Amrapali: I always tend to write a novel after these conversations, but really our geri and pall care experts suggest a bullet-pointed approach: highlight 1) healthcare proxy, 2) code status, and 3) any specific considerations or language patients use.  Put it in your note, put it in bold, and put it front and center!

Jafar: A few other documents you should consider when discussing advance care planning with your patient are an Advance Directive and a POLST. Completing an Advance Directive is a great way of legally documenting who that patient wants as their healthcare proxy, and in a more open ended way, what they see as an acceptable Quality of Life.  It goes through specific kinds of medical care – like feeding tubes, prolonged mechanical ventilation – and the End of Life care they would want. All the nuances of advance care planning can be difficult to tackle at once, so this is something you can direct your patient to start looking over, and then come back to on a subsequent visit. I like to frame it to patients that writing this out can really take the burden off your loved ones who might otherwise struggle with how to handle medical decisions if you couldn’t speak for yourself. What’s great is that the document is valid no matter where they get medical care, but to make sure that everyone in your system sees it, make sure to have a copy scanned into the EMR.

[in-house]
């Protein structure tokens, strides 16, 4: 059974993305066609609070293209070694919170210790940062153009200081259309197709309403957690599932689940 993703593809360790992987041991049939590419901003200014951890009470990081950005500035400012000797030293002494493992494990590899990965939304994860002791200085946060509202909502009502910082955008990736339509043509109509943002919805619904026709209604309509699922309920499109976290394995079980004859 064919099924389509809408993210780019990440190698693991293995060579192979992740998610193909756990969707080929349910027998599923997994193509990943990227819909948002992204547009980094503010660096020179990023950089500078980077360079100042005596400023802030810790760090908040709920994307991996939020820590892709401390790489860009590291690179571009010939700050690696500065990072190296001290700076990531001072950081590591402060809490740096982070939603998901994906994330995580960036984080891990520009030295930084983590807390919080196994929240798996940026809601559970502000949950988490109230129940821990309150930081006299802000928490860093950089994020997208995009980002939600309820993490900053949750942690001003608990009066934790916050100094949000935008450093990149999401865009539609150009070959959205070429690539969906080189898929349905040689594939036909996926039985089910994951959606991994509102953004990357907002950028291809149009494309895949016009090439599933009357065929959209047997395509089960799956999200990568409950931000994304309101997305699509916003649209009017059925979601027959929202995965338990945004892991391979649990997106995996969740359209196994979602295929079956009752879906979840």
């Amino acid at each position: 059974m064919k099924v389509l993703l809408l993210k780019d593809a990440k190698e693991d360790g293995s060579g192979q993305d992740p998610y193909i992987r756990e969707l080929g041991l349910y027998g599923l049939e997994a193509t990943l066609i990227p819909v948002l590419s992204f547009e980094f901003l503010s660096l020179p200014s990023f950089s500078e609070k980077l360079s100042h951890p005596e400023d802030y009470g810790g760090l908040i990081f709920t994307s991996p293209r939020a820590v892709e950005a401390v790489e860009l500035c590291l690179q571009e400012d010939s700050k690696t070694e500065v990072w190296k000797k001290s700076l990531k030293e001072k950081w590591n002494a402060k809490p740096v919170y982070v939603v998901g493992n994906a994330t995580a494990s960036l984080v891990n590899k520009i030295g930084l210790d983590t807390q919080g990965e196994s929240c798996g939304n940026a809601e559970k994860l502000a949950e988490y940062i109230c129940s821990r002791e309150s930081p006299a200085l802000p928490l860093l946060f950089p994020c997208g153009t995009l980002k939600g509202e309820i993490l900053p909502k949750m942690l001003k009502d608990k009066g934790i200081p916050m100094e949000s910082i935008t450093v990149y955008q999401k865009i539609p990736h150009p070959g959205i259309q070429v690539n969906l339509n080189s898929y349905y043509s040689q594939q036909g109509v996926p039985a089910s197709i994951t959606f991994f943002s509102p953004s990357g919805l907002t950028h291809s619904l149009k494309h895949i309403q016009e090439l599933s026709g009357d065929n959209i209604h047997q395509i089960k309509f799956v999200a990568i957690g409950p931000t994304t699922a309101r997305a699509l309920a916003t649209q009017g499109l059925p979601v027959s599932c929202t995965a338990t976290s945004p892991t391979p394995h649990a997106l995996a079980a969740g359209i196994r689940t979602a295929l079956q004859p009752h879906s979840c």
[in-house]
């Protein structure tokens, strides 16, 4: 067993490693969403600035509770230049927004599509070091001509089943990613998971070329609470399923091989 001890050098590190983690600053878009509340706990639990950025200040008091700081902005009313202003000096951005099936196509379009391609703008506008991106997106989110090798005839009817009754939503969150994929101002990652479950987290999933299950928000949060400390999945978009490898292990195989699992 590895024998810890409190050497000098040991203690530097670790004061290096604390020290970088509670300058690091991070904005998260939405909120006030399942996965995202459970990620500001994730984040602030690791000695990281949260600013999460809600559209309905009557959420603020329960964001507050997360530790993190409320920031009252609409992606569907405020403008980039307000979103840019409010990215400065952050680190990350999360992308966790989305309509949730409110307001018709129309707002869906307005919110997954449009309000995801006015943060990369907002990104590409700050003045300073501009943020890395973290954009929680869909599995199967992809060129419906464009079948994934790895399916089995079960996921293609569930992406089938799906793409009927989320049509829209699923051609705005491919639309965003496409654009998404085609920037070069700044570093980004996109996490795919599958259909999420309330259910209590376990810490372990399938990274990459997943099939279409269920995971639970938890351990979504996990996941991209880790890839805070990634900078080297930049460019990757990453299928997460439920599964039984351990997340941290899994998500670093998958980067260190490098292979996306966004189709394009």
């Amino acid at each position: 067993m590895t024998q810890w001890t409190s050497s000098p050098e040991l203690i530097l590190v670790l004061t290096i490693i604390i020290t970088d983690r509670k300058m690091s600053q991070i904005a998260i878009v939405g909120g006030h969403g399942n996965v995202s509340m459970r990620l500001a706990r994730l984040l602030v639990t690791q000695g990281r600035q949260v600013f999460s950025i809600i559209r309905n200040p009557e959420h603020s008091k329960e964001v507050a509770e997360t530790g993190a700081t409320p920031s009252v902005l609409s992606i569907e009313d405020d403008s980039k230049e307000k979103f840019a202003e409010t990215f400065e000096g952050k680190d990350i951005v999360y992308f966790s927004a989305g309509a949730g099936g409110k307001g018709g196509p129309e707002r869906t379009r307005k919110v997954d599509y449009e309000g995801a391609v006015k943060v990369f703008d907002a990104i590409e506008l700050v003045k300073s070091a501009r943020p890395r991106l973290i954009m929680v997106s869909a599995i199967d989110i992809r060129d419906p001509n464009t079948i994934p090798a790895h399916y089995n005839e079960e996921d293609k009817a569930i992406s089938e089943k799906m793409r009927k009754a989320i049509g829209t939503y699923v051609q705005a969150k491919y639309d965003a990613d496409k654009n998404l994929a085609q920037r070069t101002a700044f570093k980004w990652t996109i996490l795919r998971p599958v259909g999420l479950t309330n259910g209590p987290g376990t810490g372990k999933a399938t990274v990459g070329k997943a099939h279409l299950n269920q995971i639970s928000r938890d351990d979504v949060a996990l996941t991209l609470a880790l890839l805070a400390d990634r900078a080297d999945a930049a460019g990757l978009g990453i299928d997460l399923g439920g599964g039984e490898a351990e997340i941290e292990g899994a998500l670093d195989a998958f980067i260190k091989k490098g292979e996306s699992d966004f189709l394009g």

Amrapali: On the other hand a POLST, which stands for Portable Order for Life Sustaining Treatment, is a medical order signed by a clinician that spells out a lot of this same information but in a more direct way.  Different states vary in both the form and the name (also goes by MOLST, MOST, POST), but they are always brightly-colored pieces of paper that patients keep at home or while in transit to alert medical professionals about the kinds of care they find acceptable. For example, if EMS is called for a patient found down who has filled out a POLST, they may come into the home, see this document pinned up on the fridge saying that the patient is DNR/DNI, and then know that they should not attempt to code this person. 

Jafar: Advance Directives are great to have, but a POLST is really what you need in the emergency-type situation to direct care, usually away from our default of full-code. Check out our show notes for links to examples, including how to fill it out electronically.  

Challenges to Outpatient COVID Care  

Amrapali: It’s great to have an outline for how communication SHOULD go, and all the documents you want your patients to fill out, but of course we know that things don’t always shake out that way. We wanted to take the final part of this episode to hit on some of the key challenges you may face in attempting these outpatient goals of care discussions.  

Jafar: And the most obvious challenge is a classic one: patients don’t want to talk about it:  

Mariah: I’ve had more than one person just say like, you know, this is too much. Like I’ve already been scared enough right now about all this. Like, this is too much to talk about right now. And you know, you feel this urgency, like I need to, I really want to help you come to a conclusion on this.

Jafar: You know, that’s always been a struggle for me–sometimes I let that urgency or my demand to talk about a certain issue that I think is important take precedence over what the patient is willing to do at that moment, in ways that just leave us both pretty frustrated.  But Dr. Robertson had some good insight on this point: